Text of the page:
Making Enlarged Negatives

Discussion in 'Black and White' started by curtis_lowe, Sep 24, 2014.

  1. I want to make enlarged negatives for some alternative processes like cyanotype etc. and recently got some 8x10 Arista Ortho Lith 2.0 Film. I'm unsure which side is the emulsion side as both are shiny. One side is purple while the other side is yellow/brown. Can anyone advise?
     
  2. The yellow brown side is the emulsion side.
     
  3. Making enlarged negatives is also on my future experimental to do list. The Arista film is not notched? If not, can you tell by "feel," like with RC paper?
     
  4. photowaerehouse ultrafine online
    sells a film that apparently yie;ds a negative from a negative with normal ( not reversal) processing. it is so,ewjat pricey.
     
  5. Thanks Alan, I think I exposed the purple side. Will it make much difference?

    I didn't feel much difference between the sides Stephen but will test again.
     
  6. Typically film has an emulsion coat on top and an anti-halation coat under the emulsion. Film suffers from halations, a secondary exposure from the rear. Highlights in the scene play on the film as bright spots. Super bright rays will transverse the film. As they travel they tend to reflect back when they encounter a juncture. Since films have multi coats there are multiple opportunities. This reflected light re-exposes and we get halo effect surrounding what should be sharp defined points. These are called halations. The countermeasure is a dye coat. This colors the reflected light to a frequency that the film is less sensitive to. That’s the purple you are seeing.
    Exposure through the backside is possible but it takes lots more light energy to do the trick. Additionally the image that results will be degraded. Better re-expose to the emulsion side. Incidentally, early in photo history, Wilhelm Vogel, German 1834-1898, while professor at Berlin Technical, tried to mitigate halations. He had an experimental emulsion dyed yellow because early films only responded to violet and blue. The yellow dye was to block any violet or blue re-entry exposure. To his surprise, the yellow dye did the trick but now the film was sensitive to green as well as violet and blue. Vogel had discovered what we call sensitizing dye making possible orthochromatic and panchromatic films. Hats off to honor the professor.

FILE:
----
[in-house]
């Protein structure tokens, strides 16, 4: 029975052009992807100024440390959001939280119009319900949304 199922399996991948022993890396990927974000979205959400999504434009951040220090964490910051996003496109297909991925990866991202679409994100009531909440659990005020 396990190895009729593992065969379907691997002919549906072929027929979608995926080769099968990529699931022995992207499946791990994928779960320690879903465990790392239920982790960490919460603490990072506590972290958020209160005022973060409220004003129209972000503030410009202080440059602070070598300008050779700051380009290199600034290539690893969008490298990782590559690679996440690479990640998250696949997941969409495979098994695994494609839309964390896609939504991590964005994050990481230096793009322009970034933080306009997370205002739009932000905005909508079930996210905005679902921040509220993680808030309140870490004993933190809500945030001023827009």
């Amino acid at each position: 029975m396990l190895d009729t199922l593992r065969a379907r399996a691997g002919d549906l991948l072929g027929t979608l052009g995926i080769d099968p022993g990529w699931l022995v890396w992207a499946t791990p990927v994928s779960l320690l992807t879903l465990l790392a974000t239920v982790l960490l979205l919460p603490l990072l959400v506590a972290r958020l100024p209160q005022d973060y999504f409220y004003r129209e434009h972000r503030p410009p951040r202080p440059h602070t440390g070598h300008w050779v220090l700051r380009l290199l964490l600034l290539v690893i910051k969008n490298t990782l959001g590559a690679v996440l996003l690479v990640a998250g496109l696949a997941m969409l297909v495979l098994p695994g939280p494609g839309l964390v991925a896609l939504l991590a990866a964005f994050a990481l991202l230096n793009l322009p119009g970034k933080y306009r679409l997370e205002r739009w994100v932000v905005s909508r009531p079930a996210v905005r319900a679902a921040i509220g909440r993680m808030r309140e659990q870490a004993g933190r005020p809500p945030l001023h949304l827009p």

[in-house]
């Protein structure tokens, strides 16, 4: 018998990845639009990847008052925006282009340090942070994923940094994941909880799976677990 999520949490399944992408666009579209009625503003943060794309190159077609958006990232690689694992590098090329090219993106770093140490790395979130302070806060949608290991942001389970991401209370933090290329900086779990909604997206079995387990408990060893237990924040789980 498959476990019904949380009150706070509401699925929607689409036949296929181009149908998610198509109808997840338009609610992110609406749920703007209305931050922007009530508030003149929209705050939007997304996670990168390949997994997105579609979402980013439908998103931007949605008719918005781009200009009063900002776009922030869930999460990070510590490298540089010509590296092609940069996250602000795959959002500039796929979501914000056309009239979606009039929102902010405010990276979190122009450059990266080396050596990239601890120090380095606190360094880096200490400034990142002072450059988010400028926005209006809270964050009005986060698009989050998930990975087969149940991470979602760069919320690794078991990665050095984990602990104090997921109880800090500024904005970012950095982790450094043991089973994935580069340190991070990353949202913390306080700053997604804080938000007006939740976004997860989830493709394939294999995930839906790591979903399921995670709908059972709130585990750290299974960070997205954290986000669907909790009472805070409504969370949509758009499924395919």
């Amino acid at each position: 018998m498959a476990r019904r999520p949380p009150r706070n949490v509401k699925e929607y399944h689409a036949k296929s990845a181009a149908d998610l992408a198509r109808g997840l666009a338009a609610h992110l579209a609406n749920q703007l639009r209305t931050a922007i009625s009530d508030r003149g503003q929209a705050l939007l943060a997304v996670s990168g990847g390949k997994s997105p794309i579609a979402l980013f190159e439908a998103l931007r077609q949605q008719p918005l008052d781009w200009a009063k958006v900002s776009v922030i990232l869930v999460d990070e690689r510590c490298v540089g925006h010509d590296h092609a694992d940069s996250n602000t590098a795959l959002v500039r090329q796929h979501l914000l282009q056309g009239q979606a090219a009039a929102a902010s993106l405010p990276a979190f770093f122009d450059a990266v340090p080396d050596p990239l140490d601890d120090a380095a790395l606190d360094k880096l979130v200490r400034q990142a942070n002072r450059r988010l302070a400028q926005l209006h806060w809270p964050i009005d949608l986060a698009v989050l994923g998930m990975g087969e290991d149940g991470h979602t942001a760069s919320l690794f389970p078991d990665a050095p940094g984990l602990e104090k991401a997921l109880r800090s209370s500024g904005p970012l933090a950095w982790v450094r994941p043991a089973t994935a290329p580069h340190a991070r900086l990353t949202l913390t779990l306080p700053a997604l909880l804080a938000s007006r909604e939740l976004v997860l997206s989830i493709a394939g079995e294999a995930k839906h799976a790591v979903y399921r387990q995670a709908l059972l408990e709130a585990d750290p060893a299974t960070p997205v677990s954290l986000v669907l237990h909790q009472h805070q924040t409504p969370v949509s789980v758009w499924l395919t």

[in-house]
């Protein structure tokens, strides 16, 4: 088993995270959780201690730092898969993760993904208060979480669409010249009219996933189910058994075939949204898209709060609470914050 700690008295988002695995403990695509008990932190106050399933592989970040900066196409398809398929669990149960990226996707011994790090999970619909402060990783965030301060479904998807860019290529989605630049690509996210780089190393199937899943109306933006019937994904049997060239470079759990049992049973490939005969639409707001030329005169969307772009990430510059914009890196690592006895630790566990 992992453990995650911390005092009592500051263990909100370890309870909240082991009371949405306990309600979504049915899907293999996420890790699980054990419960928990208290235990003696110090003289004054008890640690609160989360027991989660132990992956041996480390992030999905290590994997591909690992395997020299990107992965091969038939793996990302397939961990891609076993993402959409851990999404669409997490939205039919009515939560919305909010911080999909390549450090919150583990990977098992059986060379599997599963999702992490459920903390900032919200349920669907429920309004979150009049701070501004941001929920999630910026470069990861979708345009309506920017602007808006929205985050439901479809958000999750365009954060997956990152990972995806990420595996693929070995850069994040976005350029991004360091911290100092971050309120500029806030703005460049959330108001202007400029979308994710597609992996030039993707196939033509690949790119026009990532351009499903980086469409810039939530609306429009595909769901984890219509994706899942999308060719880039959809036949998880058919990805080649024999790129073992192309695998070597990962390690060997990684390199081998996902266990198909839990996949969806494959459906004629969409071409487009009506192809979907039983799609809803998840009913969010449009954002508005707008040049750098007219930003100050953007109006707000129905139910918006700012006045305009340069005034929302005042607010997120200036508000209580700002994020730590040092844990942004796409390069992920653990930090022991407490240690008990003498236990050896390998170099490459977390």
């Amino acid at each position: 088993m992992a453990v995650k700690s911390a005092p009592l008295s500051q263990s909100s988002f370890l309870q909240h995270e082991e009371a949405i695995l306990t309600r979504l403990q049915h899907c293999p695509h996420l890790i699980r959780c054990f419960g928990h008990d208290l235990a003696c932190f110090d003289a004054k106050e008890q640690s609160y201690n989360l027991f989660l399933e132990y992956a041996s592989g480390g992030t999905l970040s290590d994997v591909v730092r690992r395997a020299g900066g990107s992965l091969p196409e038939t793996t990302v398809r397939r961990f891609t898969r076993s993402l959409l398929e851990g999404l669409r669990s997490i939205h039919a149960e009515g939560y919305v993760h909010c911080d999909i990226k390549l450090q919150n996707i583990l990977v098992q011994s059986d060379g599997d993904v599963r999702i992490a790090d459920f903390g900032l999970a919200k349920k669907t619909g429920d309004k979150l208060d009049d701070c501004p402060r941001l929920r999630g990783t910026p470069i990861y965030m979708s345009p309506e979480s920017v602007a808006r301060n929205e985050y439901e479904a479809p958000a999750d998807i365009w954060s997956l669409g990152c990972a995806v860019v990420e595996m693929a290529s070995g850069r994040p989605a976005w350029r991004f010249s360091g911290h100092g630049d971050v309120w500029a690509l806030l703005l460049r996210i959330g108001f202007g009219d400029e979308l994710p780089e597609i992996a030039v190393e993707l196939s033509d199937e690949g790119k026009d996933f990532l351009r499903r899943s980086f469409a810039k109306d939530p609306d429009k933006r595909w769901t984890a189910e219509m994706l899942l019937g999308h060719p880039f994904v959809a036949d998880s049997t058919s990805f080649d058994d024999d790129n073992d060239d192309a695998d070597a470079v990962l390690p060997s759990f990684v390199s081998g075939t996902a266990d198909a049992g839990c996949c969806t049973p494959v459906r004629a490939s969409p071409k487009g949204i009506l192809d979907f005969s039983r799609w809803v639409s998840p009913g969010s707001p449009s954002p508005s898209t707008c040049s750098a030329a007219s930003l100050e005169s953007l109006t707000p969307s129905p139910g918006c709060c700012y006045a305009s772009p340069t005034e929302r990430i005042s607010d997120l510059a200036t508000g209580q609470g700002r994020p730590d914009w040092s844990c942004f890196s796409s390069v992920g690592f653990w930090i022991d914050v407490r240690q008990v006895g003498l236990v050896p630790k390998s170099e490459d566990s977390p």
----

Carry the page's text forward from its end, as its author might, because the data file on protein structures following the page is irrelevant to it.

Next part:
7. Not an answer to the question, but maybe worth a read:
    http://unblinkingeye.com/Articles/NbyR/nbyr.html
     
  8. John S, GREAT link! Thanks!
     
  9. Sorry to bring this up again but having originally exposed the purple side by mistake, I have since tried the yellow/brown side but found it to need more exposure, so I'm wondering if the purple side is actually the emulsion side? The anti halation layer seems to wash off the yellow/brown side.
     
  10. Hi Curtis:
    If the purple side requires less exposure, it is the emulsion side. In the darkroom, I often had to test by wetting my finger and feeling the tackiness. The emulsion side is more sticky.
    Sorry if I led you astray.
     
  11. James G. Dainis

    James G. Dainis Moderator

    You can see which is the emulsion side of the developed film by taking a sharp knife and scraping the film. Emulsion (and image) will come off the emulsion side but nothing will come off the back side.

    I would have thought the purple was the back side, too.
     
  12. No problem Alan, thanks for your help.
     
  13. As per James suggestion I scraped both sides and the image came off the purple side.
     

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